For more than a week, 16-year-old Kearston Stepenosky lobbied her parents in October to be allowed to participate in a trial run by Pfizer to see if its COVID-19 vaccine would be safe for teenagers. Her father, Dan, is superintendent of the Las Virgenes Unified School District and had volunteered to be a trial participant in August.
Kearston, captain of the Calabasas girls’ basketball team, would not be denied. “I wanted to help,” she said. “I had a lot of admiration for all the research that went into making the vaccine. I thought it was a great opportunity to step up and participate. There was no going back. I was pestering him.”
“For 10 straight days, it was, ‘How are you? Is this the day? I want to be in the trial,’” Dan recalled of his daughter’s persistency.
The participant doesn’t know if they receive the vaccine or a placebo. Dan never had any side effects when he was given his shot in August and another 21 days later. But Kearston finally received parental approval and took her shot at 10 a.m. on an October morning.
“I wasn’t anticipating side effects,” she said. “I’ve never had any reaction to a vaccine.”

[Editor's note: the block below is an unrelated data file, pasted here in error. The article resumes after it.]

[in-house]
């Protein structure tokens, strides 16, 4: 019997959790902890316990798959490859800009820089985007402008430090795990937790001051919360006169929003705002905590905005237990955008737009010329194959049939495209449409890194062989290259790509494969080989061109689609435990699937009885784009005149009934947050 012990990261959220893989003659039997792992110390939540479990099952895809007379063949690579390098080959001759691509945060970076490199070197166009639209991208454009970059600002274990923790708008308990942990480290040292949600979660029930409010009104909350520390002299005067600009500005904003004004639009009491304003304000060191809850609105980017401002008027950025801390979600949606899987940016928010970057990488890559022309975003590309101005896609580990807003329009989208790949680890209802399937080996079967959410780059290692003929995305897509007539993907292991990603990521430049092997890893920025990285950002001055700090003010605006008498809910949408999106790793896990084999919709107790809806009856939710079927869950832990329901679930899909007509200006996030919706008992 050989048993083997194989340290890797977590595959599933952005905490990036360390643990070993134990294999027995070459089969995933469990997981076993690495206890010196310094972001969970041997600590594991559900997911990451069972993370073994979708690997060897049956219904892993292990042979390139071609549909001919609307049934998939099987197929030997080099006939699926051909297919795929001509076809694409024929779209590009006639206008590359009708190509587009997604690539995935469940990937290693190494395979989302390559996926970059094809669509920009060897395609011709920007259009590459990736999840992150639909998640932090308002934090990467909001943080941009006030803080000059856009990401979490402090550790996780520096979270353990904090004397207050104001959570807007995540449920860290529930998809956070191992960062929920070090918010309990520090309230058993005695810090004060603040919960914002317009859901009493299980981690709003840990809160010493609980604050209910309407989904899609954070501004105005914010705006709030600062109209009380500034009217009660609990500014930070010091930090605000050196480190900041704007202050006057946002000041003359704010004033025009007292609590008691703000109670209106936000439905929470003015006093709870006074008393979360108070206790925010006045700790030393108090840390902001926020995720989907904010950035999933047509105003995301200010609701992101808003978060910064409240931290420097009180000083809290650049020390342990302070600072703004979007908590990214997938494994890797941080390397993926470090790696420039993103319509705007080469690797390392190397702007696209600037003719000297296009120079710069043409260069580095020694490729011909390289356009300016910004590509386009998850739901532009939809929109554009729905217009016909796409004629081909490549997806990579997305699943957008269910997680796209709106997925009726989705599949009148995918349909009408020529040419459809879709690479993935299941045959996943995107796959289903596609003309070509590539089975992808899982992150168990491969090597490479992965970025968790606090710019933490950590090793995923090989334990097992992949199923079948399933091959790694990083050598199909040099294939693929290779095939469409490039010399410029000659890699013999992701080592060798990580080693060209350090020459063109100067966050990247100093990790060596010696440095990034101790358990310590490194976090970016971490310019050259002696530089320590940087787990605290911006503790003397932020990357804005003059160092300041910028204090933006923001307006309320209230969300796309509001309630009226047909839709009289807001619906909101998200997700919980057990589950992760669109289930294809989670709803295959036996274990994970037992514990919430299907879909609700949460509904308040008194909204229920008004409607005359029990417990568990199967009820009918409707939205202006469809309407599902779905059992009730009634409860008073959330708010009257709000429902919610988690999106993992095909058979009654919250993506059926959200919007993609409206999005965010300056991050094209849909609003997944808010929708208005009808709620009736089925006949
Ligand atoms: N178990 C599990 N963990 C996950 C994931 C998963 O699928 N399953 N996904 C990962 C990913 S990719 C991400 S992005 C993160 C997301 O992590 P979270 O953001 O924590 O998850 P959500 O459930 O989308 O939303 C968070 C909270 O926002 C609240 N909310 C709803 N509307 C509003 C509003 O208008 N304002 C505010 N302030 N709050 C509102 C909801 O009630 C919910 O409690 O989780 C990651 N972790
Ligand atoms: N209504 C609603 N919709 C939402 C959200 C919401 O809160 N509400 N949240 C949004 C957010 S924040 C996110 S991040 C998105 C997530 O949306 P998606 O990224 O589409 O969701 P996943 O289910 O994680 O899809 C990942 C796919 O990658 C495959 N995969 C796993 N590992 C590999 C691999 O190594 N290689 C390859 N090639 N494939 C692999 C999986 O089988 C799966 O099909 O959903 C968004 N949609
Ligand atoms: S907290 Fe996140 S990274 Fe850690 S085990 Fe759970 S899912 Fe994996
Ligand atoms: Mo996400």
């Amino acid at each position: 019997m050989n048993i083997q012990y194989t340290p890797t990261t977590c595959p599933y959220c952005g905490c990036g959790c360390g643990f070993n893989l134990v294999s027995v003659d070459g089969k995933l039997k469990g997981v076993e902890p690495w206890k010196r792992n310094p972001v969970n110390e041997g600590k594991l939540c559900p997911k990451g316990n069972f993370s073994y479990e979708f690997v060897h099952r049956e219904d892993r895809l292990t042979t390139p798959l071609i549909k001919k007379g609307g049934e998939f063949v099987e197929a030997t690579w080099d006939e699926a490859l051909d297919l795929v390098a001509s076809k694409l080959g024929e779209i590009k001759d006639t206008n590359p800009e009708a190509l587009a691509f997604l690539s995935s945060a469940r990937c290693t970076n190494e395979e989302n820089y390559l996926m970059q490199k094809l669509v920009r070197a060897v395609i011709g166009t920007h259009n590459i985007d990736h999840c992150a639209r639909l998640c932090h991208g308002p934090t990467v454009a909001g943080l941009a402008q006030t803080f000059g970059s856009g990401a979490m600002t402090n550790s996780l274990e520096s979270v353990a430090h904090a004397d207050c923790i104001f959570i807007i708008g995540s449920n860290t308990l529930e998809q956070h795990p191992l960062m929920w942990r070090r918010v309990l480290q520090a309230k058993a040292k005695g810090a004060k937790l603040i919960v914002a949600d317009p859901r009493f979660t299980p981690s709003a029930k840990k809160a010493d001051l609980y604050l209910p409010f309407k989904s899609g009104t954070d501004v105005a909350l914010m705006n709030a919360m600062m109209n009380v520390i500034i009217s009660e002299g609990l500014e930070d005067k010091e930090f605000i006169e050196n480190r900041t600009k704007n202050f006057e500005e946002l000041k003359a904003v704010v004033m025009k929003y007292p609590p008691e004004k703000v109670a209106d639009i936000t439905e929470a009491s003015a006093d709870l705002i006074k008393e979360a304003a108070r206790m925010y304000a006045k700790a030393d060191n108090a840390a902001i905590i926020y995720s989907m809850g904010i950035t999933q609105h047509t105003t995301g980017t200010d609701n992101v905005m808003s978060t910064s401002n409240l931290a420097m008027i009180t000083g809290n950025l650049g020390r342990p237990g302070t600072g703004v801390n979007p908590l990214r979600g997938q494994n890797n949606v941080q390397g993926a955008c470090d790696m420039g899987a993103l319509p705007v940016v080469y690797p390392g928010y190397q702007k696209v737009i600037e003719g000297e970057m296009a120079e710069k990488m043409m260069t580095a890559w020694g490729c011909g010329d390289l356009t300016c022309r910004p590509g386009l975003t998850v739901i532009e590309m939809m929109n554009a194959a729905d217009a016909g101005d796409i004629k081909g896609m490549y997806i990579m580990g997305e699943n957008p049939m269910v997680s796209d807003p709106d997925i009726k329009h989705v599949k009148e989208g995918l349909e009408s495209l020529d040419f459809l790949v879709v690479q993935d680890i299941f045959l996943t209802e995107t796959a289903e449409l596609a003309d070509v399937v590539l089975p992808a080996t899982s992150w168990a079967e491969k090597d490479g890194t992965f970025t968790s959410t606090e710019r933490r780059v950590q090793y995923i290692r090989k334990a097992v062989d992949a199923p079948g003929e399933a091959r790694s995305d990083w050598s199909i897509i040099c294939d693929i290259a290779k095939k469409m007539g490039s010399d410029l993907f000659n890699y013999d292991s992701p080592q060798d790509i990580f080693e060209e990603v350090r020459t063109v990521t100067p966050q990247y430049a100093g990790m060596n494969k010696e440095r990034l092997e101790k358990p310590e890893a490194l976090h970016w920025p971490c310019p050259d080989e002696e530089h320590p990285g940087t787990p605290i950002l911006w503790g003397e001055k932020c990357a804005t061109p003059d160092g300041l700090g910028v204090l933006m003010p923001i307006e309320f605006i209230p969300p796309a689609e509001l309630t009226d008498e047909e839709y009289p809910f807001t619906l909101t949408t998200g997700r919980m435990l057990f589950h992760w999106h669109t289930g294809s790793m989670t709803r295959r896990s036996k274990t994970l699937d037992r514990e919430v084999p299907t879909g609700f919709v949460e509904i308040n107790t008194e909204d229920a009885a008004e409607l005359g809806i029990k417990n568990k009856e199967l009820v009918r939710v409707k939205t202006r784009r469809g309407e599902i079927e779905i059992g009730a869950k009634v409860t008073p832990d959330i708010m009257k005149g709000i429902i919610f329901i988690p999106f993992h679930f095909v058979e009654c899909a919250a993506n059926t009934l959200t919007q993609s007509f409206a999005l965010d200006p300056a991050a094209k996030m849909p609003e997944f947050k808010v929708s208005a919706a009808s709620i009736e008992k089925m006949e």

By 6 p.m., she was feeling chills. She said for five days she had aches and headaches but no fever. After the second shot three weeks later, her side effects lasted one day and were gone.
“I have absolutely no regrets,” she said. “I’m incredibly grateful. Even if I had minor side effects, it’s better than having COVID and endangering my family. It’s very hectic right now and very sad, but at same time it’s a really hopeful time. I have a lot of hope in this vaccine. One of the biggest reasons is being grateful it’s going to make life easier for doctors, nurses and frontline workers. It’s insane what they are having to navigate.”
Kearston was chosen as a candidate to participate because she was doing conditioning as an athlete participating in workouts with others outside of her family. She still doesn’t know if she received the vaccine or the placebo, but her reaction made her think she got the vaccine.
“My family had a big discussion whether it was good idea to get involved. ‘This is your junior year in high school. You’ve got basketball, you’re taking AP classes. It’s going to hurt you if you have to miss school. You don’t have a lot of room for error.’ When I did have those negative side effects, my parents, were, ‘Oh, no.’ As it turned out it was temporary,” Kearston said.
Kearston continues to work out on her own outside, shooting baskets and running in the hills. She’s waiting to see if her sports season will resume. But she’s most happy she has found a way as a teenager to contribute during a pandemic. She committed to 26 months of participating and monitoring while having occasional blood tests.
“My parents started mentioning, ‘You’re going to tell your grandchildren,’” Kearston said. “I didn’t go into it thinking it would change my life. I went in thinking I want to help. This is something that’s going to help. And when vaccines are available, take it.”